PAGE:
Letters from politicians...silkscreened onto blue jeans, a toilet and tin foil
Decades worth of letters from MPs and cabinet ministers make up B.C. artist Bill Horne's new exhibition
When B.C. artist Bill Horne gets responses to letters he's written to politicians or other public officials, he turns those letters into art — silkscreening the letterhead and words onto materials such as tin foil and jeans.
Horne's pieces make up an exhibition called Behind the Lines, currently on display at the Two Rivers Gallery in Prince George, B.C. until April 17.
"This title is my attempt to show different aspects of reality behind political language," said Horne, who lives in Wells, B.C. and runs an art studio in a former Catholic church.
"It consists primarily of letters from public figures, mostly MPs, sometimes cabinet ministers, there's a couple of bishops."
Horne said the material onto which he silkscreens each letter relates to the subject matter of that letter.
For example, a letter he wrote to Elijah Harper during the Meech Lake Accord, a series of proposed amendments to the Constitution of Canada, is printed on moosehide.
Meanwhile, a letter about residential schools — the church-run, compulsory schools where many Aboriginal children endured abuse — is silkscreened on a priest's robes.
A letter regarding Rio Tinto Alcan's Kemano Generating Station and its water tunnel completion project is silkscreened on Alcan tin foil.
'Elegant' letter on a toilet seat
"If it's flat, I can print it," Horne told North by Northwest host Sheryl MacKay.
Horne said his passion for writing to government officials began when he visited Montreal as a boy, and, distressed to see the pollution in the St. Lawrence River, was prompted to write to then-mayor Jean Drapeau.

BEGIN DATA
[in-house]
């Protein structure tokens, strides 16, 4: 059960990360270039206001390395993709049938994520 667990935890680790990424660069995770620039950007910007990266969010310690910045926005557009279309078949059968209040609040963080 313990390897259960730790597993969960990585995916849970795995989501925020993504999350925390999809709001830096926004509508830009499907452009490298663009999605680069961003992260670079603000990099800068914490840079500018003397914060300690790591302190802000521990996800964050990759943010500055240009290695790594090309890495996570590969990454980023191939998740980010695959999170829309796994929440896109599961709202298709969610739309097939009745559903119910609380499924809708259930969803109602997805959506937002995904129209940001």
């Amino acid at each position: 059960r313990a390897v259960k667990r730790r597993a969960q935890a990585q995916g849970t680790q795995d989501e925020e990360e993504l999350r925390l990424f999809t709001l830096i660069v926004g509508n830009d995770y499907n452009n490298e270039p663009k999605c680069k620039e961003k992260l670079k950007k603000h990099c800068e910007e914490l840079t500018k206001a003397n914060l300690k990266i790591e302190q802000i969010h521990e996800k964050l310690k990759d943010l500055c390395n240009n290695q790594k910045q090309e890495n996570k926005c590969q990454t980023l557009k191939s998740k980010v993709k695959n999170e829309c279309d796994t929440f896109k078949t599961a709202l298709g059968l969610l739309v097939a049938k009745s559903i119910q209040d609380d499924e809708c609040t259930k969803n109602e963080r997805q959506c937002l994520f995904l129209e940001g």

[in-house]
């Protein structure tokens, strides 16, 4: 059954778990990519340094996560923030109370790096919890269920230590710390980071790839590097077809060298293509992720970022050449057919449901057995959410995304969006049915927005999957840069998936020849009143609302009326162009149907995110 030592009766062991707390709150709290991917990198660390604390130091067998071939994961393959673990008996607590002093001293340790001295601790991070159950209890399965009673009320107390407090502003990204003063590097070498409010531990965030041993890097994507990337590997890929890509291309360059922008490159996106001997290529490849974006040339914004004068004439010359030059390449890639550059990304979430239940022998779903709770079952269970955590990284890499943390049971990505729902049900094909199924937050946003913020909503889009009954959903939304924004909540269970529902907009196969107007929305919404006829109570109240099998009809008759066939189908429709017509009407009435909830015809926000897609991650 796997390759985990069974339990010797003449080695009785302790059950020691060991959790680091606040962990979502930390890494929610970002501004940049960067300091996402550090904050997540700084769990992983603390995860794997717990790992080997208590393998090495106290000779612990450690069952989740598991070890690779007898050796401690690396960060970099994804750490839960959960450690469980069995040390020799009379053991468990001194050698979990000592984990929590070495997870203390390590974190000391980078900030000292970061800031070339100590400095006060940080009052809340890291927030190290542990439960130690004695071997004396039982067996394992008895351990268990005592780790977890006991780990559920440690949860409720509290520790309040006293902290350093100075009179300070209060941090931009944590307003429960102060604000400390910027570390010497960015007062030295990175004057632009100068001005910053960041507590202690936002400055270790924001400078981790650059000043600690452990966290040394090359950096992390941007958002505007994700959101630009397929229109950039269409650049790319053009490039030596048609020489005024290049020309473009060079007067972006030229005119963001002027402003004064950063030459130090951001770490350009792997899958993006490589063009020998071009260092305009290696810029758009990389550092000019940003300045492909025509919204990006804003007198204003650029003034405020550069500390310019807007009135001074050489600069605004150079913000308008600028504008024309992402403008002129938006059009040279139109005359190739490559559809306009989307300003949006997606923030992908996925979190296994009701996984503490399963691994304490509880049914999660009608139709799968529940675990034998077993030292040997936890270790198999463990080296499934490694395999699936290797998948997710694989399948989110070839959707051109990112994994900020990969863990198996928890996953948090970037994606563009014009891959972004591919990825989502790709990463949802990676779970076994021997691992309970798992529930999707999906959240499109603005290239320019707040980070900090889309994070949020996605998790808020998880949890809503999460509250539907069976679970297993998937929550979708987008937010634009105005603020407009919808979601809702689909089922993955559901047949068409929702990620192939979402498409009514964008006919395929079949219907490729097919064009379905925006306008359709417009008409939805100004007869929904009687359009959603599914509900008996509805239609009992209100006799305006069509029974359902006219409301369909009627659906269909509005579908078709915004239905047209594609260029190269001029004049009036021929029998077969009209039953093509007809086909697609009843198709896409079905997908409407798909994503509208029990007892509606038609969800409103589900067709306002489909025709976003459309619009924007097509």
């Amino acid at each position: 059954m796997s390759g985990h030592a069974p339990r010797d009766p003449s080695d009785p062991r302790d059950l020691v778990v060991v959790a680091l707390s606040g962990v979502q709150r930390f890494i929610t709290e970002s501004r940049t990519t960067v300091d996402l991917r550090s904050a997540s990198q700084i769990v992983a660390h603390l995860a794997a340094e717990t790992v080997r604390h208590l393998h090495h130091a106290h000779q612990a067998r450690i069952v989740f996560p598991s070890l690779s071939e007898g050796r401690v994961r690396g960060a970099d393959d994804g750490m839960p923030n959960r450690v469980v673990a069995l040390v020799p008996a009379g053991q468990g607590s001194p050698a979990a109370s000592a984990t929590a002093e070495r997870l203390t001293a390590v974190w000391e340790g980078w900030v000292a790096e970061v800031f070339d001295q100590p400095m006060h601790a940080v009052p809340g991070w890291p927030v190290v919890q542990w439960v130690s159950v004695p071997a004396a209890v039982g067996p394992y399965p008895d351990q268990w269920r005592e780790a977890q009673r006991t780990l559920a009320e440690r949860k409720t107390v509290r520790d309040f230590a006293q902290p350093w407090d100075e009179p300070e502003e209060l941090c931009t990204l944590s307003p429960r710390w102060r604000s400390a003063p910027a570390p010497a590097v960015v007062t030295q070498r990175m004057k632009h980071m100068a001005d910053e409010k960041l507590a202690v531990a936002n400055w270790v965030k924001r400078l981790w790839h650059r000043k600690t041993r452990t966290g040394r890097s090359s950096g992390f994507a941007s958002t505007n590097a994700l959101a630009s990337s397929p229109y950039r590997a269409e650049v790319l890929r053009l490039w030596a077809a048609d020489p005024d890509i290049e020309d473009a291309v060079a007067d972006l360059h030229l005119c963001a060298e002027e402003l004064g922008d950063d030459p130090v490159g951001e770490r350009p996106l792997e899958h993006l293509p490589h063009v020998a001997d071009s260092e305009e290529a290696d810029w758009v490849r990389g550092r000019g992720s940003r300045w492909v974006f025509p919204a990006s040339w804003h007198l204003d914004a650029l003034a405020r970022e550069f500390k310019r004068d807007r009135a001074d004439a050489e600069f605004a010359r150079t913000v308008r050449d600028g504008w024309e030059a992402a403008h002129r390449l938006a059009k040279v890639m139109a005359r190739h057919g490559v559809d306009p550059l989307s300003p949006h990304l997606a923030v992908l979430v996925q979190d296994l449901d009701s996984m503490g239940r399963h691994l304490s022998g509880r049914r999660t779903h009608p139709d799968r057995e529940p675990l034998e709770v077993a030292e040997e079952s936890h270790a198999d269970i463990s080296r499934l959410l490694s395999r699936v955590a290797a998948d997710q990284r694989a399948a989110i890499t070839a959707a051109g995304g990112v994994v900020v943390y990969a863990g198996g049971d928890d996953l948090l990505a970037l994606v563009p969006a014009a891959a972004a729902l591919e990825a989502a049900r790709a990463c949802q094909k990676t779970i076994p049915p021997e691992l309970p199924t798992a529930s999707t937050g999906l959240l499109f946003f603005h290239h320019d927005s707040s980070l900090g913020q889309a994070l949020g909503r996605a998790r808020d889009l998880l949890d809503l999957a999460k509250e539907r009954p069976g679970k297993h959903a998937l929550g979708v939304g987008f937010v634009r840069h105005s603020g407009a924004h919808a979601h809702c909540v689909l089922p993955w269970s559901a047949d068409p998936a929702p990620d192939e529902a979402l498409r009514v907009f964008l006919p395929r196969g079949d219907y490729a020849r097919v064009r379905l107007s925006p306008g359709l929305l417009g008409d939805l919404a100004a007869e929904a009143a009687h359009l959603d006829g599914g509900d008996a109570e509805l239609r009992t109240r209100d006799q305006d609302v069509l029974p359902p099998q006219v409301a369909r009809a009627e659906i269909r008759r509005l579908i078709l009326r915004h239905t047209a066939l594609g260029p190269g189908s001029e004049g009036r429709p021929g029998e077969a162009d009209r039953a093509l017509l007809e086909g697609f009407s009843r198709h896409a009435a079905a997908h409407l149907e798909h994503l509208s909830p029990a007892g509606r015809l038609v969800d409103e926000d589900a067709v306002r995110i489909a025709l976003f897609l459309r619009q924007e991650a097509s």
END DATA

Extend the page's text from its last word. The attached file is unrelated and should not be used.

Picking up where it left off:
He said he got a one-and-a-half page response, which took him seriously, but didn't quite answer all his questions.
"It was a realistic, pragmatic letter, elegantly written on beautiful, creamy paper, and I've taken that letter and I've silkscreened it onto a toilet seat," Horne said.
"If you lift the lid you will see inside there's an ancient dinosaur reptile skeleton silkscreened on rusty corroded metal, which is where we'll be headed if we don't deal with pollution."
'The power of the letter'
Horne said his years working for Amnesty International in Canada showed him the "power of the letter, and what one can do by speaking up."
"In Canada we have a privilege of living in a democracy where most public officials want to be accountable, they do want to hear from constituents, [though] they may not always agree with them."
Horne said there have only been a few times that he hasn't gotten a reply from an official.
One of those who didn't respond was former Aboriginal Affairs Minister Bernard Valcourt, when Horne sent him a letter regarding an inquiry into missing and murdered indigenous women.
For this exhibition, Horne said he created a letterhead for Valcourt, and silkscreened that onto Plexiglas, "so it's transparent."
"It communicates silence, or denial. It's the only blank page in the whole show."
The exhibition includes some other pieces on the subject of missing and murdered women and the so-called Highway of Tears — where many women went missing or were killed — such as a projection of a woman hitchhiking.
There are also pieces in the exhibition that relate to the Site C hydroelectric dam project, silkscreened onto an electrical panel, and the North American Free Trade Agreement, silk screened onto blue jeans.